Now let's assume you have calculated a net uplift on the system of 500 lbf.  Your foundation must resist at least 1.5 times this amount (750 lbm.) as the stability requirement for South Florida (and most other areas in the US) is that the total uplift cannot exceed 67% of the resisting dead load.  It is often written in a different form to read something to the effect...."the overturning moment shall not exceed 2/3 of the dead load resisting moment", but unless you have a significantly odd geometry, my simplified version works fine.  Since you are attaching half of your landing to the building and half is supported by the columns, your foundation uplift requirement is less since some resistance to uplift is also provided by the shear connection at the building.

Also, keep in mind that under ASD procedures, the wind load is transient so you are allowed to consider an overstress factor of 1.33.  This means that if your allowable stress on a member is 10 ksi, then under a wind load, the allowable stress goes to 13.33 ksi.

Now the procedure for applying factors for the wind load...
Use the "Other structures" procedure in ASCE 7.  The factors you choose should be close to the geometry of your structure, but they won't necessarily be exact.  For example, you might choose the factors for a solid sign for the lateral load and the factors for a monoslope roof for the uplift load.  If you can reasonably justify your choices, it is called "Engineering Judgment" and, assuming you are appropriately qualified and registered, that is certainly allowed.  That doesn't mean you won't get criticized for your choices, just that you have equal footing (no pun intended!) for your basis.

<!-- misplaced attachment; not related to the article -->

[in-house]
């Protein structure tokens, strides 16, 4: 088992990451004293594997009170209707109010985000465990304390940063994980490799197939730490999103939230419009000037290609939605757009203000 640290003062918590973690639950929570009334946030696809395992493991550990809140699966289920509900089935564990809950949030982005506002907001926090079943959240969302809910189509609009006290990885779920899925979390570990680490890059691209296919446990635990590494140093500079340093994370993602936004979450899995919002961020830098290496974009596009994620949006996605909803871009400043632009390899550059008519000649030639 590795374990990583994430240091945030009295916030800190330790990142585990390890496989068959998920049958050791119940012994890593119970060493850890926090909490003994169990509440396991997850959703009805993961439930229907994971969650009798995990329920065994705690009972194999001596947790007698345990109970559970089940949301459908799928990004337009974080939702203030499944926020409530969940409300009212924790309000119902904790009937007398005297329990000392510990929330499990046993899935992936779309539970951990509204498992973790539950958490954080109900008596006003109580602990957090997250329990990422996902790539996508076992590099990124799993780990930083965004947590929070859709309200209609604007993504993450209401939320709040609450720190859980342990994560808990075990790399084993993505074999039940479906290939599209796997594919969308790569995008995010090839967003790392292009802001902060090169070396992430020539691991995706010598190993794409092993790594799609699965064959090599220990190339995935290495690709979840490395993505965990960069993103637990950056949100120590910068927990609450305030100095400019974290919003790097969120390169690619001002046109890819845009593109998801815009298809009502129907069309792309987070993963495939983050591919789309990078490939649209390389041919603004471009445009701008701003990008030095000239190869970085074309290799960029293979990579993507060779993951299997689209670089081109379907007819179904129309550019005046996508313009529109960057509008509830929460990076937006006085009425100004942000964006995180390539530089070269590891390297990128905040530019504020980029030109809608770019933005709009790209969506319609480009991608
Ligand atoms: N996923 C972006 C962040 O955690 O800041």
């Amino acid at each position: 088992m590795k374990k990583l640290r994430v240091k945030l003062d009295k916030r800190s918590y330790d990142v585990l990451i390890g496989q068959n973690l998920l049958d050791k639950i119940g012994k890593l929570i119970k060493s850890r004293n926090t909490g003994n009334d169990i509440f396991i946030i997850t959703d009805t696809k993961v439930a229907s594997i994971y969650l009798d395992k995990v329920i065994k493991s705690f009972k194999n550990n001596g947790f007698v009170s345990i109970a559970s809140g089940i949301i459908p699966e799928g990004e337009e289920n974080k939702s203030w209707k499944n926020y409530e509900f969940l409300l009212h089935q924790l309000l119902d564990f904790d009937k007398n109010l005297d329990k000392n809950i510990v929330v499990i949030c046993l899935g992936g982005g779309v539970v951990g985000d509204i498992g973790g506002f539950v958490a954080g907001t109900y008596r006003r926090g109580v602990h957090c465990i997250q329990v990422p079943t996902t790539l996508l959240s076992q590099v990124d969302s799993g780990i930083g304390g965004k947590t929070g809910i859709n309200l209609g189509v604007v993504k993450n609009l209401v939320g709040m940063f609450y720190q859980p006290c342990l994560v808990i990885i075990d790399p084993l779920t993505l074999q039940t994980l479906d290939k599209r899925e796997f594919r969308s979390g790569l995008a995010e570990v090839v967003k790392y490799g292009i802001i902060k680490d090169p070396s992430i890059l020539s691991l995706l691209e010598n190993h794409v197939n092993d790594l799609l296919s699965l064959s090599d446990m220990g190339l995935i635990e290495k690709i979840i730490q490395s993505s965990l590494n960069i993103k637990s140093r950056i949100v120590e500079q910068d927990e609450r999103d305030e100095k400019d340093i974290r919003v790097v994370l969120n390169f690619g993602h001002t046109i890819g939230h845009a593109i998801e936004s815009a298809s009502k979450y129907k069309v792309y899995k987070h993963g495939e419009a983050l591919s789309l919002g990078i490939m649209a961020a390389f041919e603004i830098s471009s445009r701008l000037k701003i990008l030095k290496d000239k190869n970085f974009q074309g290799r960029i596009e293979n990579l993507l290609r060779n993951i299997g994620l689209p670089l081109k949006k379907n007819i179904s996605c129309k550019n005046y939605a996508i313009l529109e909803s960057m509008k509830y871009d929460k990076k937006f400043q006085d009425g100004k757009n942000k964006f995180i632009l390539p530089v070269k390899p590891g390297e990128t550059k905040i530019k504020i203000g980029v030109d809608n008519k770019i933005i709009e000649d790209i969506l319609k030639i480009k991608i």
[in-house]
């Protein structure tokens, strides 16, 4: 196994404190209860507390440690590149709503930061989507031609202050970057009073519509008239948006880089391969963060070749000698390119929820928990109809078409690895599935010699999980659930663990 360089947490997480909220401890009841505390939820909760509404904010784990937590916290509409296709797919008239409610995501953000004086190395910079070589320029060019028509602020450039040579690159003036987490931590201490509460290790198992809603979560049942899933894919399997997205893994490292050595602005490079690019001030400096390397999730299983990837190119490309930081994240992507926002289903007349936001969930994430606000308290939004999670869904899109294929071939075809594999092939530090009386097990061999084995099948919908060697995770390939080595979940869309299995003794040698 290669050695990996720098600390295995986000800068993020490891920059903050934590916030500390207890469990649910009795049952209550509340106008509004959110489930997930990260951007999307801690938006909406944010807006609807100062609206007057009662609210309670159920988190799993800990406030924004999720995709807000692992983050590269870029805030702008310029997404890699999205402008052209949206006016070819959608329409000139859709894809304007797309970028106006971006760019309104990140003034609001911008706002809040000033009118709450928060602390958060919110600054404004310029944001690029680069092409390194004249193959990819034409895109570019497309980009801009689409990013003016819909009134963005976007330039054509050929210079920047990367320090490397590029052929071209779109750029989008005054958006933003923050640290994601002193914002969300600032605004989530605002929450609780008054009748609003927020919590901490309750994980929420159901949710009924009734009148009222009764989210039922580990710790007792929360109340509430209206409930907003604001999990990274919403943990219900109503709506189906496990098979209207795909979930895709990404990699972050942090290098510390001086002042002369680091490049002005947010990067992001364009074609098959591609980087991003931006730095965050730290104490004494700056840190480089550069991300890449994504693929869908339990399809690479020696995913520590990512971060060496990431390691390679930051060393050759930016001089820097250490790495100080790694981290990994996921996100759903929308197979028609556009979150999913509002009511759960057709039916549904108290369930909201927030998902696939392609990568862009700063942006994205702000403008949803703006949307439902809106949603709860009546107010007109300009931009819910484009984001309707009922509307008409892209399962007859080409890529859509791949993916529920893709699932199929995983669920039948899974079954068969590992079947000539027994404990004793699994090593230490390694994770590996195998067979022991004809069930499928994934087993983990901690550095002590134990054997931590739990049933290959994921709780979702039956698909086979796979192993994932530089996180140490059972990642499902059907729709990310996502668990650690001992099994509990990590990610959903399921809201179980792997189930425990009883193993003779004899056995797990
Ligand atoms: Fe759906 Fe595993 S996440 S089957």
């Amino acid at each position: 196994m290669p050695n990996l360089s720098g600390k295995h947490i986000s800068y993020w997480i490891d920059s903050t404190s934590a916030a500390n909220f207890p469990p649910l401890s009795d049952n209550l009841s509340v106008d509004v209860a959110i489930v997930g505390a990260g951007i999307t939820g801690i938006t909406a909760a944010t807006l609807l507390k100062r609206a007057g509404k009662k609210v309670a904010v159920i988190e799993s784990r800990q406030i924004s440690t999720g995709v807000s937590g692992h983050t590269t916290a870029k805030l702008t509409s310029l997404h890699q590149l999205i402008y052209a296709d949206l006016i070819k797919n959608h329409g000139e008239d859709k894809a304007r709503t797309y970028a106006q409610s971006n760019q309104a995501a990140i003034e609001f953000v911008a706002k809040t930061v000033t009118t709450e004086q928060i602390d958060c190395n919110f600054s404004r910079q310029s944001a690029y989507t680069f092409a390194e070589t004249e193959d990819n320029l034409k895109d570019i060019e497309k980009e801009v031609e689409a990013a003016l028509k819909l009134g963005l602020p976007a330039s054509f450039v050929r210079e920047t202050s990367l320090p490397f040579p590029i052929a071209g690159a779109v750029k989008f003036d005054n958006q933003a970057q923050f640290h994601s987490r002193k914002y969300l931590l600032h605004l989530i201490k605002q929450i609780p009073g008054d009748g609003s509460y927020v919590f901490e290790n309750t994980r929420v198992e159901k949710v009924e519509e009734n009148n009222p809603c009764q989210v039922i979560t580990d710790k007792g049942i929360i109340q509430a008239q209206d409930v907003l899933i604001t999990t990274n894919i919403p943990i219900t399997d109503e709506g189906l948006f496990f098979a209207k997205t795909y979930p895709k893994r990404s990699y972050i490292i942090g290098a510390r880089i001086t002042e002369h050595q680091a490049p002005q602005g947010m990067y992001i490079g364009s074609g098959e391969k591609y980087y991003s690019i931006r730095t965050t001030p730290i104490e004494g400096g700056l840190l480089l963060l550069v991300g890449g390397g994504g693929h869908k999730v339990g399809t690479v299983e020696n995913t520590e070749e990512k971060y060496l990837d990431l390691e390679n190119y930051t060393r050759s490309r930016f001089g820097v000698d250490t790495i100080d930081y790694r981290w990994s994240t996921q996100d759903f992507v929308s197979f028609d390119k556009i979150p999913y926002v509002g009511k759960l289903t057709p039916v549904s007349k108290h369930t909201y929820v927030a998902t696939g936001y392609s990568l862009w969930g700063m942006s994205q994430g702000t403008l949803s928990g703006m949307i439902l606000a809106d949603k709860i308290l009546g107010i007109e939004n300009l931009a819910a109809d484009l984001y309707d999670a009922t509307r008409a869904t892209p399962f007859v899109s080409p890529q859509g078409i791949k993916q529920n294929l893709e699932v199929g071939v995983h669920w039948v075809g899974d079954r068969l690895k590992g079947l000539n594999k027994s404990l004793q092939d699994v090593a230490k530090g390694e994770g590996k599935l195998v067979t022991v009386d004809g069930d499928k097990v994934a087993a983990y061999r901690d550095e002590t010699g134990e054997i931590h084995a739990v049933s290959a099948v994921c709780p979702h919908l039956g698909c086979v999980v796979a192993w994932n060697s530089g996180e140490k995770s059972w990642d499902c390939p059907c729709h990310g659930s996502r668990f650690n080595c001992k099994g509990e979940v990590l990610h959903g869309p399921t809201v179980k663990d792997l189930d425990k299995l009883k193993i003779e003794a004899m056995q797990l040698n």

Good luck.


RE: Uplift on Foundation

Thanks for your help in this matter.
The platform is assumed to be an overhang. When the wind direction is on the face of the building where the stair is located the platform will see pressures on top and bottom surfaces.  I am using the external roof pressure coeficient for the top pressure with a zero internal pressure (p=qXGXCp-0)Eq. 6-15 in ASCE. The bottom pressure is the overhang pressure (P=gXGXCp) where Cp is equal to 0.8 (Roof Overhang) section
ASCE 98 does not allow 1/3 stress increase for wind and seismic loads anymore.
The stair must be a wood stair and the total uplift load on the column came out to be about 412 lb (you were very close with your assumption). Base on your advise I am designing the foundation to resist 1.5 the uplift load (618 lb), this will yield to a square foundation 30"x30"x12" (the weight of this foundation is 937lb) assuming this foundation meets all other requirements.
Ron thanks for you advise please reply if you do not agree.

RE: Uplift on Foundation


I am intrigued. Do you really get uplift due to a high water table on a solid concrete foundation? I can understand that basements get uplift forces due to floatation but surely not a solid concrete foundation? Or are you concerned about swelling of the bearing strata?.

As Ron said the uplift is only half resisted by the column foundation but since it is likely to be such a small uplift anyway couldn't you transfer all the uplift force to the building? Somehow I can't see an external stair to a building flying up into the air. If I was concerned about that then I would be even more concerned about walking on the stairs!

Carl Bauer

RE: Uplift on Foundation

Carl and Ron and Lina:

A solid concrete footing in soil that is 100% saturated will only have a bouyant density (net) of 150 pcf - 62.4 pcf = 87.6 pcf.  This is the in-place density of the footing in the condition Lina indicated.  When the uplift occurs, the footing will only resist the uplift based on a weight calculated with the 87.6 pcf.  As the footing raises out of the water/soil condition, the portion of the concrete "out" of the water will revert to 150 pcf.

I would recommend designing for the 1.5 factor that Ron mentioned, and use the lighter density.

I agree, that it would be good if the building could resist the uplift (with diagonal struts?) if possible without distressing the supporting wall.

The 1/3 stress increase doesn't apply to overturning/uplift calcs. (I know you didn't mean that, Ron....just wanted Lina to be clear on it).

RE: Uplift on Foundation

JAE...thanks for the clarification and I agree with your buoyancy comments.  In South Florida there are generally no expansive soils that give a problem so the buoyancy issue is the only one to deal with in that respect.